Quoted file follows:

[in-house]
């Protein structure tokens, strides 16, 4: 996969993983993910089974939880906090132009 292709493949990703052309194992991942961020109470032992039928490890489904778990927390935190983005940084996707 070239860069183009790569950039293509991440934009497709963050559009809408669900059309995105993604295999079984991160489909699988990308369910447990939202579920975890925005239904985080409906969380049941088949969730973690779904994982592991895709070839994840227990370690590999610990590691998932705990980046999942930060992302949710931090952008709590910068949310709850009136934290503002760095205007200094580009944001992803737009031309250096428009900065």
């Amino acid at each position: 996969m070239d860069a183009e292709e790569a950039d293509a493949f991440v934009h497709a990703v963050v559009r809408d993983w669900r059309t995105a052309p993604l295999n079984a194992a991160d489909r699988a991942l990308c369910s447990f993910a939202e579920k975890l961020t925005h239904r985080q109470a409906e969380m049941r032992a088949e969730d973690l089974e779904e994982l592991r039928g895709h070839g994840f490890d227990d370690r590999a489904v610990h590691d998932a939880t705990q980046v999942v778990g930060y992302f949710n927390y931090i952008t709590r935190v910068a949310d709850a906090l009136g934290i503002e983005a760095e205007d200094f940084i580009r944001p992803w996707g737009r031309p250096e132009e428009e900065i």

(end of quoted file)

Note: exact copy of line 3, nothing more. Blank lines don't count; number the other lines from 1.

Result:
């Amino acid at each position: 996969m070239d860069a183009e292709e790569a950039d293509a493949f991440v934009h497709a990703v963050v559009r809408d993983w669900r059309t995105a052309p993604l295999n079984a194992a991160d489909r699988a991942l990308c369910s447990f993910a939202e579920k975890l961020t925005h239904r985080q109470a409906e969380m049941r032992a088949e969730d973690l089974e779904e994982l592991r039928g895709h070839g994840f490890d227990d370690r590999a489904v610990h590691d998932a939880t705990q980046v999942v778990g930060y992302f949710n927390y931090i952008t709590r935190v910068a949310d709850a906090l009136g934290i503002e983005a760095e205007d200094f940084i580009r944001p992803w996707g737009r031309p250096e132009e428009e900065i």